sprightliness of spirit or wit; lively intelligence.
spirit and liveliness, esp in wit
1590s, from Middle French esprit “spirit, mind,” from Old French espirit, from Latin spiritus “spirit” (see spirit).
For initial e-, see especial. Esprit de corps first recorded 1780. French also has the excellent phrase esprit de l’escalier, literally “spirit of the staircase,” defined in OED as, “a retort or remark that occurs to a person after the opportunity to make it has passed.” It also has espirit fort, a “strong-minded” person, one independent of current prejudices, especially a freethinker in religion.
European Strategic Programme for Research in Information Technology
[e-spree duh kawr] /ɛˈspri də ˈkɔr/ noun 1. a sense of unity and of common interests and responsibilities, as developed among a group of persons closely associated in a task, cause, enterprise, etc. /ɛˈspriː də ˈkɔː; French ɛspri də kɔr/ noun 1. consciousness of and pride in belonging to a particular group; the sense of […]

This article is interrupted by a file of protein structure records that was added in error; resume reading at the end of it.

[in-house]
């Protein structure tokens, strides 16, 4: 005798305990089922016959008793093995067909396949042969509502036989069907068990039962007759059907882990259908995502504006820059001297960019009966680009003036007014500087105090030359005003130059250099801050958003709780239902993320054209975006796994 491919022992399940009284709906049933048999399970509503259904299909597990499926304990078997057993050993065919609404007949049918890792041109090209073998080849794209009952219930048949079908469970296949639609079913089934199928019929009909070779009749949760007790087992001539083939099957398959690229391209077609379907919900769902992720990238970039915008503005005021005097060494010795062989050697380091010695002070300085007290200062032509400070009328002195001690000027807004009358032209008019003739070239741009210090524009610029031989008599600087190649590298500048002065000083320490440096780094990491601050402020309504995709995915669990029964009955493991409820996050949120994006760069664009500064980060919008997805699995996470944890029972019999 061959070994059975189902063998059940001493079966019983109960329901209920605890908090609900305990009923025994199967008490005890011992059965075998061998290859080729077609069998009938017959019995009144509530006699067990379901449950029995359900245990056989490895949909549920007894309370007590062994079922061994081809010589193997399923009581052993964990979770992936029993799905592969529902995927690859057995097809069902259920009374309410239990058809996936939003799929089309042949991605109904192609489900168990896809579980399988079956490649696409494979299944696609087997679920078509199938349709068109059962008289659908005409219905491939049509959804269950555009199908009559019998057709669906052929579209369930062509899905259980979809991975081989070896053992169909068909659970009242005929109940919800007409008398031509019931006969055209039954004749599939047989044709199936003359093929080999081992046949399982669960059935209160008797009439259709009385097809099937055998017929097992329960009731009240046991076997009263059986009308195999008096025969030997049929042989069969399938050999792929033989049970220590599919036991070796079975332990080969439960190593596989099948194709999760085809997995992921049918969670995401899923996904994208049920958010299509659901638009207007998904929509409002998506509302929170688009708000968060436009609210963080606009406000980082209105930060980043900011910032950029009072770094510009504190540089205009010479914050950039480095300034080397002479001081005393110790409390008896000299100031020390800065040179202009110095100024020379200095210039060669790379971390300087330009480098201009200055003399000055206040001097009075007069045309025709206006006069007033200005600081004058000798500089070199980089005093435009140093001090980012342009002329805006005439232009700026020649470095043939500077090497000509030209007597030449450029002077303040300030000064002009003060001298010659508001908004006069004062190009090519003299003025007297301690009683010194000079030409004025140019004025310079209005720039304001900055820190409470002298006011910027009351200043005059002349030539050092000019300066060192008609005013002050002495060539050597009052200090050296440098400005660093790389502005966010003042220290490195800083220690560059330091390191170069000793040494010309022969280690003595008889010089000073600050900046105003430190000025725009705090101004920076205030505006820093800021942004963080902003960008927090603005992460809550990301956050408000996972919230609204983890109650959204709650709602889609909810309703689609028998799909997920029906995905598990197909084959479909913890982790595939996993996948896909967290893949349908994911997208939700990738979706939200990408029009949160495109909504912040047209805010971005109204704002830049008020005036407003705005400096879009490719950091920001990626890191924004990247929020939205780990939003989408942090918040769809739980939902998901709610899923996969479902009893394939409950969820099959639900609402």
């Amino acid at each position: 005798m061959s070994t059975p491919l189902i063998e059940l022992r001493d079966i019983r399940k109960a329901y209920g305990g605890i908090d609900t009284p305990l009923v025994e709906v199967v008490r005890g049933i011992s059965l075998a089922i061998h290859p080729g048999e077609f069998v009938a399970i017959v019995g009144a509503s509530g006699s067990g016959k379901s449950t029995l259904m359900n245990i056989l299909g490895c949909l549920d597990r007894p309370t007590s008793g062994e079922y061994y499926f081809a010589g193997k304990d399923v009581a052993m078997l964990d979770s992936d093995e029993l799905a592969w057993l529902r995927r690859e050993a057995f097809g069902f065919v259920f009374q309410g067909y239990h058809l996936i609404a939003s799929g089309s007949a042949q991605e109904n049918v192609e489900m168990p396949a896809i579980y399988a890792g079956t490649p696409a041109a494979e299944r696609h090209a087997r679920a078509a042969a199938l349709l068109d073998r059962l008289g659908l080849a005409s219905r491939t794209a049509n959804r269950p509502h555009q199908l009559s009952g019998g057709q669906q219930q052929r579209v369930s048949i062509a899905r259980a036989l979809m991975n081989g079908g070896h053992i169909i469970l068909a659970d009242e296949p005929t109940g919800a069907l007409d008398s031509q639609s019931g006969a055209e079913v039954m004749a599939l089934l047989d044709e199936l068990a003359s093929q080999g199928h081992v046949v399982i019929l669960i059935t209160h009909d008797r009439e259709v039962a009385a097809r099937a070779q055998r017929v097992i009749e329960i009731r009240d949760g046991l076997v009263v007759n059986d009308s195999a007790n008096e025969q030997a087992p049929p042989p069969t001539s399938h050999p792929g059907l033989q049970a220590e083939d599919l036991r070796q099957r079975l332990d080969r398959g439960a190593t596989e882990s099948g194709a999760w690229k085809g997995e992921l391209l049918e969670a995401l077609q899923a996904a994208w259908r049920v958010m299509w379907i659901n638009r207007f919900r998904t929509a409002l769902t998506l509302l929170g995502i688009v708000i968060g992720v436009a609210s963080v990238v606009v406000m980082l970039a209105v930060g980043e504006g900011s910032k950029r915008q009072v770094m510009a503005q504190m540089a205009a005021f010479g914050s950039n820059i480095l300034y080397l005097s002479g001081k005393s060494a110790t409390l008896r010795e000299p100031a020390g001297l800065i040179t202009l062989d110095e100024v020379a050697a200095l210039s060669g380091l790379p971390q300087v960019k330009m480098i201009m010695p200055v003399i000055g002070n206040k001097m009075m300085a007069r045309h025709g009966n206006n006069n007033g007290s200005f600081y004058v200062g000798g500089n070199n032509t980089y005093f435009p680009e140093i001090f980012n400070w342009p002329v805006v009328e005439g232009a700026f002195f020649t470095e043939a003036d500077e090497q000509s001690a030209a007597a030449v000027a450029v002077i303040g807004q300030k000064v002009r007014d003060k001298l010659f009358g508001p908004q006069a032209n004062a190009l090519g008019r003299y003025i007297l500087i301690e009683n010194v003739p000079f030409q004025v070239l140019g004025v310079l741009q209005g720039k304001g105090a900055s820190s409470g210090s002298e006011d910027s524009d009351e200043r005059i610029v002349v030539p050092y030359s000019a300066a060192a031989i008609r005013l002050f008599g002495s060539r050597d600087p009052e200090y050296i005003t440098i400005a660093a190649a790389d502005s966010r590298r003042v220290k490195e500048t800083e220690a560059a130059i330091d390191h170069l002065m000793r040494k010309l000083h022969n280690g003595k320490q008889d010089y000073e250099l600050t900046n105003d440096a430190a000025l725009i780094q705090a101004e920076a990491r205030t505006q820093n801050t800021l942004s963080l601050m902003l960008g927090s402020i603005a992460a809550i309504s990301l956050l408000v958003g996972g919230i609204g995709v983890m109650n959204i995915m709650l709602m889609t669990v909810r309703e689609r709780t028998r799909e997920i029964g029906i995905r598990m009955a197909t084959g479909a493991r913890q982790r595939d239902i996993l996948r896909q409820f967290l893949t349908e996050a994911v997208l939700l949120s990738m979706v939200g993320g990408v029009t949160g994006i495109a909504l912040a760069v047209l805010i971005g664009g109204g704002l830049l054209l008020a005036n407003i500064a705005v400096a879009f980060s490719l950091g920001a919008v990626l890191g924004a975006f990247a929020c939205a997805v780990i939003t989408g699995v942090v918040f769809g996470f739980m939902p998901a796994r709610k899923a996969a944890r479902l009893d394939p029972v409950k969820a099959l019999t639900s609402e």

[es-prawn-the-th ah, -se-] /ˌɛs prɔnˈθɛ ðɑ, -ˈsɛ-/ noun 1. José de [haw-se th e] /hɔˈsɛ ðɛ/ (Show IPA), 1808–42, Spanish poet.
espundia es·pun·di·a (ĭ-spŭn’dē-ə, ěs-pōōn’dyä) n. A type of American leishmaniasis caused by Leishmania braziliensis that affects the mucous membranes, particularly of the nose and mouth, resulting in grossly destructive changes. Also called Breda’s disease.
[ih-spahy] /ɪˈspaɪ/ verb (used with object), espied, espying. 1. to see at a distance; catch sight of. [es-pee] /ˈɛs pi/ noun 1. James Pollard [pol-erd] /ˈpɒl ərd/ (Show IPA), 1785–1860, U.S. meteorologist. /ɪˈspaɪ/ verb -pies, -pying, -pied 1. (transitive) to catch sight of or perceive (something distant or previously unnoticed); detect: to espy a ship […]